Chapters six and seven give us the four traveling together, which establishes Gregory as a continuing character, at least. But the viewpoint remains external -- except, oddly, for a brief shift to Cynthia's thoughts on p162. There is also one scene that moves away from the characters entirely, and takes a purely historical point of view: p184.
Chapter eight and chapter nine divide the group, and take place in parallel; Dimi and Gregory in one thread, Cynthia and Hywel in the other. Both of these chapters, however, continue to play distancing tricks with their focus.
Chapter nine begins with Hywel's view, because Cynthia is (by this point) deeply damaged; she has been slipping into trauma since chapter three. However, in the course of this chapter, she begins to heal. And we experience this when the viewpoint passes to her, on p243. But she and Hywel are attacked at the end of the chapter, and both of their threads are lost.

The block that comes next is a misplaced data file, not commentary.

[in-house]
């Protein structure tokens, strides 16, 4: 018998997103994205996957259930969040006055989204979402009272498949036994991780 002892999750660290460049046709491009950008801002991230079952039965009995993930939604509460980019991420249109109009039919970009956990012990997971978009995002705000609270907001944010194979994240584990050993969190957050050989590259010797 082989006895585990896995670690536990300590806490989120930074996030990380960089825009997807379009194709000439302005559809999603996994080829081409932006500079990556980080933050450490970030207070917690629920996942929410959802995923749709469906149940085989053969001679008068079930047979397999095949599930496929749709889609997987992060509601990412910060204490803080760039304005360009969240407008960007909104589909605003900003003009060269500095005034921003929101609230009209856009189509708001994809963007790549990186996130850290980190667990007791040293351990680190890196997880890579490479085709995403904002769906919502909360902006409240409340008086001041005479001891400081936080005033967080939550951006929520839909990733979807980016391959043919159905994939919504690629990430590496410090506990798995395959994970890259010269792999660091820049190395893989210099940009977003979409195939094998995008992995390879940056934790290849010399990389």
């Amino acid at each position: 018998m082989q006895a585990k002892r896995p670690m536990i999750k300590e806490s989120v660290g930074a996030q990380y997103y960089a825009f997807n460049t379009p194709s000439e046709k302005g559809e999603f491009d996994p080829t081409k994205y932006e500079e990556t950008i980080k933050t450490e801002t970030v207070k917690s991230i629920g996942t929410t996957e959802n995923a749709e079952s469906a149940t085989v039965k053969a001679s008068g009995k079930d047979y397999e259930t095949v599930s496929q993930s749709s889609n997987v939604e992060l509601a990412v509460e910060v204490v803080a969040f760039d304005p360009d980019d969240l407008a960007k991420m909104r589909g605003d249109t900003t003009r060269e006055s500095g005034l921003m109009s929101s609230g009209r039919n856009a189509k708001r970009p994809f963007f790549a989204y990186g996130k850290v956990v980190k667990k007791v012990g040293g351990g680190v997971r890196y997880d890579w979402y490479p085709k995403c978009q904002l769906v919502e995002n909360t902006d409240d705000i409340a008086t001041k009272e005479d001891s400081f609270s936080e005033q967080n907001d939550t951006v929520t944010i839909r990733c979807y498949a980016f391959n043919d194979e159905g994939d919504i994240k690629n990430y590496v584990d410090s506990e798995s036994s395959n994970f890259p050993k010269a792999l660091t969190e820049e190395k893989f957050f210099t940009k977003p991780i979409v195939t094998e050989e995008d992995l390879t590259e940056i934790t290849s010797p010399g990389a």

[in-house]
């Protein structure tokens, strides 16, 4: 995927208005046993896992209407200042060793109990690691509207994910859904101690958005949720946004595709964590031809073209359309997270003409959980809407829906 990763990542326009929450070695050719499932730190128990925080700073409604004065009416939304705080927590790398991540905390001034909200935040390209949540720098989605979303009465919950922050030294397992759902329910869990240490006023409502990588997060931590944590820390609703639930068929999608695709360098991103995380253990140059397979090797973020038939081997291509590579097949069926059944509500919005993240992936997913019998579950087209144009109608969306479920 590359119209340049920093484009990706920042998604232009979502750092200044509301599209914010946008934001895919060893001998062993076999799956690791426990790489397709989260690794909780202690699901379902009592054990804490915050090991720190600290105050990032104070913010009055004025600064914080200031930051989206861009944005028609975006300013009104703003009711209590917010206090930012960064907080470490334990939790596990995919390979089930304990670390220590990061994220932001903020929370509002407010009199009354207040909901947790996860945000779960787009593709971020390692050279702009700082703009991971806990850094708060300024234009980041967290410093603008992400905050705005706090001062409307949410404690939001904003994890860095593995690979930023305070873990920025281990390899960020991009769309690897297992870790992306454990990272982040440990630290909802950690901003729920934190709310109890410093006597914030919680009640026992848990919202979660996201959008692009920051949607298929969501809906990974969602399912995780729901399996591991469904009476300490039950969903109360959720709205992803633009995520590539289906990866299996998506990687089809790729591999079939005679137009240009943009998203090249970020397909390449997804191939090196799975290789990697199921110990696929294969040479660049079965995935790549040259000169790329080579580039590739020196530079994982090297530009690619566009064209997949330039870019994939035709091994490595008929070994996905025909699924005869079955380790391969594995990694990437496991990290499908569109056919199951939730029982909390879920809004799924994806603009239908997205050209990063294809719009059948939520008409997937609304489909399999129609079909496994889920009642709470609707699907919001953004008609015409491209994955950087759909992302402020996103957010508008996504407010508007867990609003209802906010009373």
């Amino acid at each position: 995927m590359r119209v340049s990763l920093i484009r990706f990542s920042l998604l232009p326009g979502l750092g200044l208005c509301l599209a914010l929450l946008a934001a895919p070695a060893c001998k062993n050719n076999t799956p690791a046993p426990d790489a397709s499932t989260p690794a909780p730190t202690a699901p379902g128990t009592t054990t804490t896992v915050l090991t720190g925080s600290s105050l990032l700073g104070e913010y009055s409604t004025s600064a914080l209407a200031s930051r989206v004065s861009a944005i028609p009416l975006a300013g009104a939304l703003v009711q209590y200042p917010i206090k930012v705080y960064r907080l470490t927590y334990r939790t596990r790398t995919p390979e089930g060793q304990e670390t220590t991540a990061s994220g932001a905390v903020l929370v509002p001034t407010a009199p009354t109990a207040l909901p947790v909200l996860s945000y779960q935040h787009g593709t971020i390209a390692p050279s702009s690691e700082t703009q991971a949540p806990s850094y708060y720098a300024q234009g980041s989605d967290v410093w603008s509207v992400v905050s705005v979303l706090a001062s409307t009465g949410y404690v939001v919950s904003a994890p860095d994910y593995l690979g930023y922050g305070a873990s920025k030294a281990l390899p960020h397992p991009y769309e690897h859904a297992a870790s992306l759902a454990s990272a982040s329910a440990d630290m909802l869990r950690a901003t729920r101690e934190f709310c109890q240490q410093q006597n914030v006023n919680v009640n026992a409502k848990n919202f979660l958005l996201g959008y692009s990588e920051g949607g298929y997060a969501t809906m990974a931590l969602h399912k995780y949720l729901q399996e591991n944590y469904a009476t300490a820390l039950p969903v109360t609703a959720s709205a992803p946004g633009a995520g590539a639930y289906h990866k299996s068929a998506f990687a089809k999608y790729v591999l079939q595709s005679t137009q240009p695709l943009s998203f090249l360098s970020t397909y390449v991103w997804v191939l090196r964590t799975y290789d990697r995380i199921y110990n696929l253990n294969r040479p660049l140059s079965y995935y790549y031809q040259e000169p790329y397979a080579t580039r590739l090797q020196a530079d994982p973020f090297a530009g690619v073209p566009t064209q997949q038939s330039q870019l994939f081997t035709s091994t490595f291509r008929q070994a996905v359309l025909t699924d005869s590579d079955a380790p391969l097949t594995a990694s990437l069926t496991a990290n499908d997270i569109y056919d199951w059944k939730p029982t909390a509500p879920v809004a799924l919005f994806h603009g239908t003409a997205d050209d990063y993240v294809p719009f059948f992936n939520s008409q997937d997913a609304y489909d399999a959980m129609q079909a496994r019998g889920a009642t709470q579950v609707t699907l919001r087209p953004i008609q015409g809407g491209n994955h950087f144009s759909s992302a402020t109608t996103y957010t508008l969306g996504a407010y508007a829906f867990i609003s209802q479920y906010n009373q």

Chapter ten (p265) gives us Gregory's internal narrative, for the first time -- six chapters after his introduction. Through chapters ten and eleven, the viewpoint passes freely between him and Dimi. But at the end of chapter eleven, these two are imprisoned as well.
Chapter twelve begins with no internal viewpoints, for just as in chapter four, Cynthia is in disguise. But the narrative gives her away within two pages (p315), and moves into her head once again. The rest of the chapter rescues the others. As they return to the narrative, their viewpoints are added to the mix, one by one: Dimi, and then Gregory (for he is unconscious when first rescued), and finally Hywel. And the thirteenth chapter moves freely among all four protagonists. Until the final line (p376) steps back from them all.
Thus, the three-chapter divisions of the table of contents are revealed to be something of a blind. After the initial three chapters, the novel proceeds in a two-chapter rhythm: mystery, group quest, parallel journeys, partnership of two, crescendo to climax. The initial (triplet) beat is within the characters' heads, the next two beats are outside, the last three once again inside.
Kallian Ptolemy, Byzantine wizard. First seen as a prisoner of English soldiers, a rebel against the Lancastrians.
The name Ptolemy is Greek. (But the historical astronomer we know as Ptolemy appears to have been Egyptian. See p37.)